Pete Glarborg & His Passion For Pottery

Pete Glarborg & His Passion For Pottery


(upbeat music) – I have discovered that
ceramics is an amazing field. It’s just incredible
the variety, the endless possibilities,
the history, – [Voiceover] That’s
my friend Pete, in the 20 years
that I’ve known him, he’s always had great
affection for classical music, – The violin concerto
from Samuel Barber who– – [Voiceover] And
making pottery. – As a high school student
I was always in band, I envied my friends
who were in wood shop. And turning on
the wheel, to me, was finally something
I could get to do that I saw them doing to wood and I was doing it to clay. – [Voiceover] Now late in
his radio production career, the two seem to be converging. – I just sort of automatically
kind of landed on things that I was good at
doing, like in radio I wound up in productions
which is my strongest feature. About two years ago
some friends of mine, I had given them a little
honey pot that I made for Christmas and I saw
them a few weeks later and they said, you know what
we really what is a growler. I just started making
them and it was a process trying to get them
the right size, get them the right shape, get the handle to
feel the way it should and not to heavy,
not too light. I’ve made, maybe 40 of them now, 50, I’m
not sure how many I’ve made but I’m starting to get
after a couple of years, get a handle on how to
make them correctly. Yeah that feels about right. I can’t really define my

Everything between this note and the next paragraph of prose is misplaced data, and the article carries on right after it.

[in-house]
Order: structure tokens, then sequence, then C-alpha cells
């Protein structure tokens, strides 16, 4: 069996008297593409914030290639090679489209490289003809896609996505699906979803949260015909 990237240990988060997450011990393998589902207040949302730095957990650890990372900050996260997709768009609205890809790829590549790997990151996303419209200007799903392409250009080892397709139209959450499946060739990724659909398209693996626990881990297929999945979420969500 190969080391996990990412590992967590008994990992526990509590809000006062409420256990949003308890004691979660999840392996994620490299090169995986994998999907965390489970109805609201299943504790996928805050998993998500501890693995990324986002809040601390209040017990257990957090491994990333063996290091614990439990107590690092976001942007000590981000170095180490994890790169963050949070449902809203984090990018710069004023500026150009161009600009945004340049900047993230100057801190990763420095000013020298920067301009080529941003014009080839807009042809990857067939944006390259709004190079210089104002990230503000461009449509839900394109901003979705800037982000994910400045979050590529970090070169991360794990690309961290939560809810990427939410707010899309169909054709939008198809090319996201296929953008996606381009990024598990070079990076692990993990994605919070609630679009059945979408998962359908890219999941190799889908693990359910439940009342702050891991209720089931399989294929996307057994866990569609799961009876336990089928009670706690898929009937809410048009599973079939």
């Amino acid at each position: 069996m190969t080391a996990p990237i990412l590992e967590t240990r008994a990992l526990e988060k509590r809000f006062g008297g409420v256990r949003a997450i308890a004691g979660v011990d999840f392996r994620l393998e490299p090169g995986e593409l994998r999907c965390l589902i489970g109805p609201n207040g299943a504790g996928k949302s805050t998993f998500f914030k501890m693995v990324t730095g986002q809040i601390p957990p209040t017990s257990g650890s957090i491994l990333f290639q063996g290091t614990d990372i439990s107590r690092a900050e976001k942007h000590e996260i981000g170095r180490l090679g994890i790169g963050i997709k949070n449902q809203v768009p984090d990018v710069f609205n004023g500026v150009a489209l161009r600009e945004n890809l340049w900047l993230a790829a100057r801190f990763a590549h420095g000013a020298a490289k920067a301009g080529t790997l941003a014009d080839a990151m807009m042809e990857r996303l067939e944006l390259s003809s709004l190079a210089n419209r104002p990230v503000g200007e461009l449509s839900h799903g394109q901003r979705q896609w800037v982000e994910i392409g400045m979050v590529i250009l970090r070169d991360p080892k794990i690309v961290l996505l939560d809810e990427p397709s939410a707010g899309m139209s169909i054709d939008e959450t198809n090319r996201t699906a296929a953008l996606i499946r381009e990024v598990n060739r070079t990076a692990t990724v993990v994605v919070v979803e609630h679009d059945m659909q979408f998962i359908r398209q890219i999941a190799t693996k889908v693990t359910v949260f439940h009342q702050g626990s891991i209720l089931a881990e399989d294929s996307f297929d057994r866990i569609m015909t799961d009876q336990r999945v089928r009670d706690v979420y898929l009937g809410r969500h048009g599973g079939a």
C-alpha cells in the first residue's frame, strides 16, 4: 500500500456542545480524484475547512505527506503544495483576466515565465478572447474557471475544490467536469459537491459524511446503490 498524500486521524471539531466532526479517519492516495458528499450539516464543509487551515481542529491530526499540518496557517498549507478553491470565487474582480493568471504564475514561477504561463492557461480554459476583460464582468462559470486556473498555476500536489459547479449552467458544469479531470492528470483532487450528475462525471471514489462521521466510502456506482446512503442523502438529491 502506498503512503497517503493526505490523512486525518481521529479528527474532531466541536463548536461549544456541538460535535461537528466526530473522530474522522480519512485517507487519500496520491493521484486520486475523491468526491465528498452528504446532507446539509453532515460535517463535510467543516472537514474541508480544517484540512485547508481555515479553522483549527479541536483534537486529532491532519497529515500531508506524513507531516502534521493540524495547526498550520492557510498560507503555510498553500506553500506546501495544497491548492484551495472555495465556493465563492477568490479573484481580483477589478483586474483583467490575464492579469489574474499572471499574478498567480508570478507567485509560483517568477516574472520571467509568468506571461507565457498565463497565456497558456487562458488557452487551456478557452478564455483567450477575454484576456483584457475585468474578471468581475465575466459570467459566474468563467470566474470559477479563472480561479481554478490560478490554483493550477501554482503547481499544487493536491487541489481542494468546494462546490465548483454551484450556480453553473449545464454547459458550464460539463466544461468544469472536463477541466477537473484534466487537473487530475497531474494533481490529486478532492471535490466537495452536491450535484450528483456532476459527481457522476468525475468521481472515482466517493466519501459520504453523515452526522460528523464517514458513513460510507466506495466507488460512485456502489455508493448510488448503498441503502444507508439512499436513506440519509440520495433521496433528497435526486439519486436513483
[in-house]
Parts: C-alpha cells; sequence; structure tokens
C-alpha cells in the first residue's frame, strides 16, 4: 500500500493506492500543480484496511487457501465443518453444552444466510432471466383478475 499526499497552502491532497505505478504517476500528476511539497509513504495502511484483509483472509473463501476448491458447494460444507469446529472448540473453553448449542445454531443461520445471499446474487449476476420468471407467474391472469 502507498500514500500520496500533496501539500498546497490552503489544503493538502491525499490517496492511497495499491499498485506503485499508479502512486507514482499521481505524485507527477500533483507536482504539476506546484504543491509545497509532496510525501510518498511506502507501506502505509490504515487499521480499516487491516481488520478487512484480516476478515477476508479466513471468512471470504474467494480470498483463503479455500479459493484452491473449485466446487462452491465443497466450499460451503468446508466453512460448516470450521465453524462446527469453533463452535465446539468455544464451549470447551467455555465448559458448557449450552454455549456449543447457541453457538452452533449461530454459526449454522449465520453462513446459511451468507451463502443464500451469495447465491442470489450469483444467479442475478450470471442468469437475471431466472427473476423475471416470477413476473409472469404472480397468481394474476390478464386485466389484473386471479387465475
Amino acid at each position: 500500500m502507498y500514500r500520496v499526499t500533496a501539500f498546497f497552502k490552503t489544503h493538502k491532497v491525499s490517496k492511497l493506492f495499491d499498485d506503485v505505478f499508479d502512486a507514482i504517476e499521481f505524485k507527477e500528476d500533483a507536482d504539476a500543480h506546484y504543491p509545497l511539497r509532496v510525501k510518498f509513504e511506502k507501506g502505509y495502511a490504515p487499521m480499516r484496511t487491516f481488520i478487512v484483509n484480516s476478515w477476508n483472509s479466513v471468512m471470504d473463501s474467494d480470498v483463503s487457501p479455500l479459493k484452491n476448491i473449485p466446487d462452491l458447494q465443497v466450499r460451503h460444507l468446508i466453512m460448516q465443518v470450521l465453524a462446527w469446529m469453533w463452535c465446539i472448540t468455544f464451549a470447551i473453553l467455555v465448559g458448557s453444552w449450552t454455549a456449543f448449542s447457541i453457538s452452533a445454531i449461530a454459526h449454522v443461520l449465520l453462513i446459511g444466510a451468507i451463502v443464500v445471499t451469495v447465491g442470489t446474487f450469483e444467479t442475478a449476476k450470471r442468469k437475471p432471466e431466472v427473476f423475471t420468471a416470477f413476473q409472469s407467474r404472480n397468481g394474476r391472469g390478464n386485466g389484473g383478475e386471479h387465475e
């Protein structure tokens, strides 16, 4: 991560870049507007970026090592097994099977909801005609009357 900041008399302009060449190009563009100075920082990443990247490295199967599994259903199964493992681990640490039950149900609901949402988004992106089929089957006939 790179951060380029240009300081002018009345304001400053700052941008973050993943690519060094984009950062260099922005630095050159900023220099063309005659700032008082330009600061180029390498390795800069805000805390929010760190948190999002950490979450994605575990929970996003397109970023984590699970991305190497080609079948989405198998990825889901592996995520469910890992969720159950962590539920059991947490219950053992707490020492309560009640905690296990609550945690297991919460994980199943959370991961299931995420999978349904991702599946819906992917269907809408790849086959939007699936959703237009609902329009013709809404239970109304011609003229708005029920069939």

personal aesthetic yet. I have some design
elements that I’ve tried to keep at the top of my mind. Number one, the golden ratio, which comes from
the Ancient Greeks. I like to incorporate botany. When I was in high school
I took a botany class that had a huge
influence on my life. I love the patterns. Many people like
animals, I like plants. So I actually did not
touch clay for 24 years and in 2009, I decided you know,
I really miss that. And I really miss
the creative part. I really miss, it’s fun. Okay, I got the water
out of the bottom. One of the things that
I had always wanted to get into was Raku firing. So I built a little Raku
kiln out of a 55 gallon drum and I lined it with
ceramic insolation and I started
making pots by hand and firing them
with a weed burner. And a year or two
later, I started coming into The Clay Connection
here in Spokane and started throwing
things on the wheel and rekindled my
love of pottery. For me, classical
music and pottery both do kind of the same thing, and that is connect
me with the past. Because some of
the things we hear that are just, oh yeah
it’s Mozart whatever, in its day was radical and just astounded the
people who heard it. And the same thing
with pottery. You know, the people who
have been making pottery for literally thousands of
years were fantastic artisans and artists and creators
of beautiful things and artists and creators
of beautiful things thousands of years ago and
so it just makes me feel really connected to all that.

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